An estimated 500 million gallons of coal-ash sludge are seeping along the I-40 Knoxville-Nashville corridor in eastern Tennessee, after an earthen wall gave way on Dec. 22 at the TVA Harriman coal-fired plant. While no casualties were reported, the coal-ash spill — the refuse left over after the plant burns the coal — should be a terrifying toxic wake-up call about the thousands of coal-fired plants and refuse-pile accidents waiting to happen across the county.
According to numerous studies, coal ash contains mercury, lead, and arsenic. And nearly 800 Olympic-size swimming pools of that toxic mix is flowing into the waterways of Tennessee now. As the Knoxville News Sentinel reported Tuesday:
Viewed from above, the scene looked like the aftermath of a tsunami, with swirls of dirtied water stretching for hundreds of acres on the land, and muddied water in the Emory River.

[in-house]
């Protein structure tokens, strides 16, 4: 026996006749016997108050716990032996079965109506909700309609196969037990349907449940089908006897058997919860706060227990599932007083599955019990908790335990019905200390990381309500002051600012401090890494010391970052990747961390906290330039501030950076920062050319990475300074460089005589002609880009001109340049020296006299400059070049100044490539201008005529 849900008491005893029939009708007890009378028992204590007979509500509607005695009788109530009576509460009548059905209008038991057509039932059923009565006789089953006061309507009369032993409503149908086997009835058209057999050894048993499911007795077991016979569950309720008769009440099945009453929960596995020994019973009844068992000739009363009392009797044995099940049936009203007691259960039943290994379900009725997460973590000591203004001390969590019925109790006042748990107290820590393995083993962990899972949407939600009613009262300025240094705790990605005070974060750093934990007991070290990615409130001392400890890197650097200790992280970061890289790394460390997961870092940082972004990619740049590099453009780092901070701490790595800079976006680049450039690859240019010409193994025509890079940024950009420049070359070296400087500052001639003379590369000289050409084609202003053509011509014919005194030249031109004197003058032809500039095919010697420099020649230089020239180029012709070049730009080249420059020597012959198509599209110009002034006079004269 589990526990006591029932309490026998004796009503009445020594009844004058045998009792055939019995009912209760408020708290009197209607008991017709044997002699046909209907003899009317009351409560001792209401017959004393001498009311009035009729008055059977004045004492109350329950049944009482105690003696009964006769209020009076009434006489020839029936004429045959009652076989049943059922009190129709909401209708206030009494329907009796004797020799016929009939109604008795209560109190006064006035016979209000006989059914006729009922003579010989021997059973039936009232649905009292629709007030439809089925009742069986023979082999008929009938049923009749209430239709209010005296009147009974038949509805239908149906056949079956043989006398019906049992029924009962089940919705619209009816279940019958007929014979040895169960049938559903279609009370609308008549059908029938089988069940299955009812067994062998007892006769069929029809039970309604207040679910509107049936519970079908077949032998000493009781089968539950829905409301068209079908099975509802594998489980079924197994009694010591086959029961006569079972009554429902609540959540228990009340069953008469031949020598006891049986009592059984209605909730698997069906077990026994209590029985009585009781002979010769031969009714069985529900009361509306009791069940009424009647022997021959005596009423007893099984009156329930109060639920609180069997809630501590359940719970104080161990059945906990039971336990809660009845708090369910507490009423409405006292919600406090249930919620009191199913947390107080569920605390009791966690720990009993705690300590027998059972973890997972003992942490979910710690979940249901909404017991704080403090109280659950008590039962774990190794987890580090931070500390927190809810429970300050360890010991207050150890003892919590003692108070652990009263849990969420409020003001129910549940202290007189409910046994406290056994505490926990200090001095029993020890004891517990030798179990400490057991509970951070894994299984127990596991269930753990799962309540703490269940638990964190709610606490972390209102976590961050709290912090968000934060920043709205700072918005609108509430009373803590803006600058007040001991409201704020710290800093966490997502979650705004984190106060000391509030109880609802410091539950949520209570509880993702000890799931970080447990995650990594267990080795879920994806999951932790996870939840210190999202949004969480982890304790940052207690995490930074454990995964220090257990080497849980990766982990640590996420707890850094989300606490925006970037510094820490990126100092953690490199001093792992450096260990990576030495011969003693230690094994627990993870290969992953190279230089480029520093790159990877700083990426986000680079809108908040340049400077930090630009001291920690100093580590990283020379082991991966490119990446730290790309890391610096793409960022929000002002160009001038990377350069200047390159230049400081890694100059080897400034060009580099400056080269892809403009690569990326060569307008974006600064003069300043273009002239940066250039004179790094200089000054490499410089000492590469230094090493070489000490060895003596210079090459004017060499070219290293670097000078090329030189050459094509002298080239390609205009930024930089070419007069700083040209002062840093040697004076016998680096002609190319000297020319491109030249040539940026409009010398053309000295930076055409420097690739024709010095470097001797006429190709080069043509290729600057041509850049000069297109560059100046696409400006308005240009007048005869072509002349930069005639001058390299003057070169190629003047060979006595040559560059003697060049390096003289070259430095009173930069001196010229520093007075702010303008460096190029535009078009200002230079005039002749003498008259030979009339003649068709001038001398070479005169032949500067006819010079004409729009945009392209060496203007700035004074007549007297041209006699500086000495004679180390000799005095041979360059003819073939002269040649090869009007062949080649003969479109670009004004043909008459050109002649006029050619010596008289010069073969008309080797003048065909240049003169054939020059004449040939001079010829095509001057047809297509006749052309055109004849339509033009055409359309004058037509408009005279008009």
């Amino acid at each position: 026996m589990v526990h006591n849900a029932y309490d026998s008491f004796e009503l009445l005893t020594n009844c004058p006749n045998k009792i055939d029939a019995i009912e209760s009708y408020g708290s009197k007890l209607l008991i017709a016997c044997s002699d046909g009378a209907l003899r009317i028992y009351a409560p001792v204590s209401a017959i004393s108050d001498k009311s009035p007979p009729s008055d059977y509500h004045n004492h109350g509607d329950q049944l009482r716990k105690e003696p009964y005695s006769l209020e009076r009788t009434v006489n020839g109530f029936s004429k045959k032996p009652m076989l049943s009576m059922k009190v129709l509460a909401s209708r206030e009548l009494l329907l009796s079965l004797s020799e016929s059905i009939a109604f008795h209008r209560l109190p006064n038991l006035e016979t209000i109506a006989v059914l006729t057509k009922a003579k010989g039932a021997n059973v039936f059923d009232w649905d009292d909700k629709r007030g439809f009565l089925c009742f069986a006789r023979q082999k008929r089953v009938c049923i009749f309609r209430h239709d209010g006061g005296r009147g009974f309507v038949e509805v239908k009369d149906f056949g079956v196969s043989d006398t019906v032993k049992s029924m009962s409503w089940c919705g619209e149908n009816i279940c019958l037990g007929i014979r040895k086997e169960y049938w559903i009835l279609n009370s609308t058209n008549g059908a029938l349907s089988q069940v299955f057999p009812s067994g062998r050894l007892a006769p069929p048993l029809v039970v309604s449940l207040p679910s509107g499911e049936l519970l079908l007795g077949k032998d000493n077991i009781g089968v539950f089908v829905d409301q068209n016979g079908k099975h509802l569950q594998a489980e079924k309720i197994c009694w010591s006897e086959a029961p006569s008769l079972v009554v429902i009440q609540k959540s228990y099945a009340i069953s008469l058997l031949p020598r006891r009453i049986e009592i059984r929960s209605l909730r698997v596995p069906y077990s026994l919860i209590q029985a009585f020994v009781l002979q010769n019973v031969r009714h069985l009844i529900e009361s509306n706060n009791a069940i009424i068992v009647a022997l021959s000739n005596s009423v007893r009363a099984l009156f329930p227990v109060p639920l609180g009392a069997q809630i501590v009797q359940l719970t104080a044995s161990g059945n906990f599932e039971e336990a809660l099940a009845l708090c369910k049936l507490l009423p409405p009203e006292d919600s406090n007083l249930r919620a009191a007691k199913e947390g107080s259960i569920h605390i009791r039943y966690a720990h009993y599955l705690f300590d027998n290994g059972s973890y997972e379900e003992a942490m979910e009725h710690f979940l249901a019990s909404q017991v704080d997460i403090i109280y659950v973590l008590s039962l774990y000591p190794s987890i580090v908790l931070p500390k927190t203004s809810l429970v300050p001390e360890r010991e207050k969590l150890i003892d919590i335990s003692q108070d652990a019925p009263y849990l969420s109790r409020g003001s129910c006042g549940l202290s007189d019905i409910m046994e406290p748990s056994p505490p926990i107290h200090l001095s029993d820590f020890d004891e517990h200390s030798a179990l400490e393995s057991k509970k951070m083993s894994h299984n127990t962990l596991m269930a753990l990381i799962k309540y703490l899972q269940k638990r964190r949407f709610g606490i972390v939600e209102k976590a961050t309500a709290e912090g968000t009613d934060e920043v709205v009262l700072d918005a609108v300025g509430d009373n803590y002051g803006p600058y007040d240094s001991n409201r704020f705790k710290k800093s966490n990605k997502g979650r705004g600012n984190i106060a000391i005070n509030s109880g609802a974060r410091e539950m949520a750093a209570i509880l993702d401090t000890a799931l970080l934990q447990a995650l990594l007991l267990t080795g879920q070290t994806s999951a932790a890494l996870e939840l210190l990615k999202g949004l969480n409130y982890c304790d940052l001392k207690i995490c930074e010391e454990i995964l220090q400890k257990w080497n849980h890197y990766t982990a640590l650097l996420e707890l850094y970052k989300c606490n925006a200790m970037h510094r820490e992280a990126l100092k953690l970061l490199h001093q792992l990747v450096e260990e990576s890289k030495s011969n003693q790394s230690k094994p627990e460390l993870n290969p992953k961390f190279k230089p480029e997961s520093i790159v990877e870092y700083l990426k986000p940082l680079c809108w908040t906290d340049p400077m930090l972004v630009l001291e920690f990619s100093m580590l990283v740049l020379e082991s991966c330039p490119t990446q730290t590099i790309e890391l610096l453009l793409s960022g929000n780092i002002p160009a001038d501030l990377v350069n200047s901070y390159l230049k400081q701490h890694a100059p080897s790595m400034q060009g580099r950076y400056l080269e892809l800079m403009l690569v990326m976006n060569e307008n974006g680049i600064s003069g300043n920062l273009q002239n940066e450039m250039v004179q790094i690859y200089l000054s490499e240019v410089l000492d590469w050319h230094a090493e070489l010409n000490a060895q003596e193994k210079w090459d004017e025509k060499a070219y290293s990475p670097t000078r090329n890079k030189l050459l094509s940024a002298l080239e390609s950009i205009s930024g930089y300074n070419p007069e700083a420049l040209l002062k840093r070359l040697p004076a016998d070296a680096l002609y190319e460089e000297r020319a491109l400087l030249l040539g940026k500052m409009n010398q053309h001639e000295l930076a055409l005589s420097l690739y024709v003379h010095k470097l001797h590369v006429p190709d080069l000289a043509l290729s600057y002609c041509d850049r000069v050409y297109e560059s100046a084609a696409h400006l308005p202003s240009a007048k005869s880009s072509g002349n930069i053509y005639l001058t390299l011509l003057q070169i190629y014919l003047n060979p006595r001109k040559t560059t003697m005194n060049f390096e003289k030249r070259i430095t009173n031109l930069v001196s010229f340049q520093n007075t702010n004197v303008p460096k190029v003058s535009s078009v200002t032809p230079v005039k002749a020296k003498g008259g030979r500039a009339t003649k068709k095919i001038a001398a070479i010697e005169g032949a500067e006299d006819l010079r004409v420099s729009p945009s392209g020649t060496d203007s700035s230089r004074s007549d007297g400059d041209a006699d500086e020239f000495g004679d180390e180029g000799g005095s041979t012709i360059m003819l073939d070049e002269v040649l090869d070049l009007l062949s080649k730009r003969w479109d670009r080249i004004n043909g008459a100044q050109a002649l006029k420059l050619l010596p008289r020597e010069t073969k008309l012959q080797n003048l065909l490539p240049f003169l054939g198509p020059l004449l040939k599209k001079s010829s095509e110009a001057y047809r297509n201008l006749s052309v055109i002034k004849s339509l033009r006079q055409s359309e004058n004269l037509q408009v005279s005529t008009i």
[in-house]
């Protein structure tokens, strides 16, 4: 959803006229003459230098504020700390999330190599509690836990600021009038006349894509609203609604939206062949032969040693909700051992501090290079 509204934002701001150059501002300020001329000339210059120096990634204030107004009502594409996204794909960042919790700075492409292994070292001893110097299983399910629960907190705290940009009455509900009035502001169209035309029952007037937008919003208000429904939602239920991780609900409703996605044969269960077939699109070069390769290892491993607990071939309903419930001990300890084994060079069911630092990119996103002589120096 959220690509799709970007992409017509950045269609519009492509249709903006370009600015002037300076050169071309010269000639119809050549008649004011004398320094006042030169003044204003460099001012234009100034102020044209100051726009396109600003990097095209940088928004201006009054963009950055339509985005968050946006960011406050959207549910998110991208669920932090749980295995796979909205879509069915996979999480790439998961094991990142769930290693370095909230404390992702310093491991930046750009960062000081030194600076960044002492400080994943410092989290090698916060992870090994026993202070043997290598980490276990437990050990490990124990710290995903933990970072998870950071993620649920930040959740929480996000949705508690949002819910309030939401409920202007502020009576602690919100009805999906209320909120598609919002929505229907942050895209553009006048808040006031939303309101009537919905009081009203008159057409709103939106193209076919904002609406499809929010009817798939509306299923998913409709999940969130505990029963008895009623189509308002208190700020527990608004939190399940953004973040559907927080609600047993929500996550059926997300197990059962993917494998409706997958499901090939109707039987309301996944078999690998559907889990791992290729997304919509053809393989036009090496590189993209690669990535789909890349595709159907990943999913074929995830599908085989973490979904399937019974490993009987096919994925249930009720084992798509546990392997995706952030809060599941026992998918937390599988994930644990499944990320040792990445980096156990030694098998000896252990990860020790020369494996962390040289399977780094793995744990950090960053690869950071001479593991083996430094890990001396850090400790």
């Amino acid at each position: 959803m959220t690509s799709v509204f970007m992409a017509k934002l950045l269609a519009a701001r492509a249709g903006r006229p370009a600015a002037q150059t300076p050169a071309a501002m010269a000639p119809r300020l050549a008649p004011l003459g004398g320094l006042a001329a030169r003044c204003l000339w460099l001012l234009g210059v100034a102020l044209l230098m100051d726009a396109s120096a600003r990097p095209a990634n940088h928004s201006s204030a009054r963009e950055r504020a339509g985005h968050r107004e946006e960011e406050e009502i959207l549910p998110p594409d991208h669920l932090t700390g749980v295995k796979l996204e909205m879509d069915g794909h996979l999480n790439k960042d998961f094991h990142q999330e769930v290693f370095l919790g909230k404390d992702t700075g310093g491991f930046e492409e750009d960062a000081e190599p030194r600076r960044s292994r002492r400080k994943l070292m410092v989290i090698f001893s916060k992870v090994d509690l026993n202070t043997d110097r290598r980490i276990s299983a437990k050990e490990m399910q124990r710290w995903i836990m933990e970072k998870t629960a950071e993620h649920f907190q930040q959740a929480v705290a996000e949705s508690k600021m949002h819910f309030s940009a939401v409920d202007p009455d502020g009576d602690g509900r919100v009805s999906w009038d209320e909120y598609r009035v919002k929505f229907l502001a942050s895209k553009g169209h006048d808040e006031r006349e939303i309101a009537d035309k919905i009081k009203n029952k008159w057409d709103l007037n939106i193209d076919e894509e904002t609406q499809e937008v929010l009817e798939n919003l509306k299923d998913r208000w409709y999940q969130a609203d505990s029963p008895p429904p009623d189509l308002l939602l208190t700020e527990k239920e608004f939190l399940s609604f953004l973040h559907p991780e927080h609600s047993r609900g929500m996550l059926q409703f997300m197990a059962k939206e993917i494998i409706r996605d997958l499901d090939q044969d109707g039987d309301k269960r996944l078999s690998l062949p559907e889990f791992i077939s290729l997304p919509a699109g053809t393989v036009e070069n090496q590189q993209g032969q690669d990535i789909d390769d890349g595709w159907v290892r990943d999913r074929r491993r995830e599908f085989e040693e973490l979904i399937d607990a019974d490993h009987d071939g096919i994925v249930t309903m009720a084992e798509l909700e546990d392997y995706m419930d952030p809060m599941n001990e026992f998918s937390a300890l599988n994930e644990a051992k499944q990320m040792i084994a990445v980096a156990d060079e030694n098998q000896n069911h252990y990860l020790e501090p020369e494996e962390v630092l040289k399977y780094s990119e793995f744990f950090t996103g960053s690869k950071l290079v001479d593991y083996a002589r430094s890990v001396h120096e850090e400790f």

The Emory leads to the Clinch, which flows into the Tennessee. Workers sampled river water Monday, with results expected back today, but didn’t sample the dunelike drifts of muddy ash."
For the millions of people downstream in Tennessee, Alabama, and Kentucky, a spill estimated to be several times bigger than the Exxon Valdez disaster in Alaska is creeping into their waterways and aquifers.
Footage of the spill can be seen here and below the fold.
But here’s the nightmare coda: Coal ash is more toxic and radioactive than nuclear waste. According to recent studies:
… the waste produced by coal plants is actually more radioactive than that generated by their nuclear counterparts. In fact, fly ash — a by-product from burning coal for power — contains up to 100 times more radiation than nuclear waste.
According to some surveys, people living near coal-ash dumps have 900 times the national cancer rates.
Let’s hope not only that the TVA, EPA, and appropriate government agencies deal with this spill in a swift and wise manner, but also that the new Obama administration recognizes the dangers of dirty coal and accelerates its clean energy program.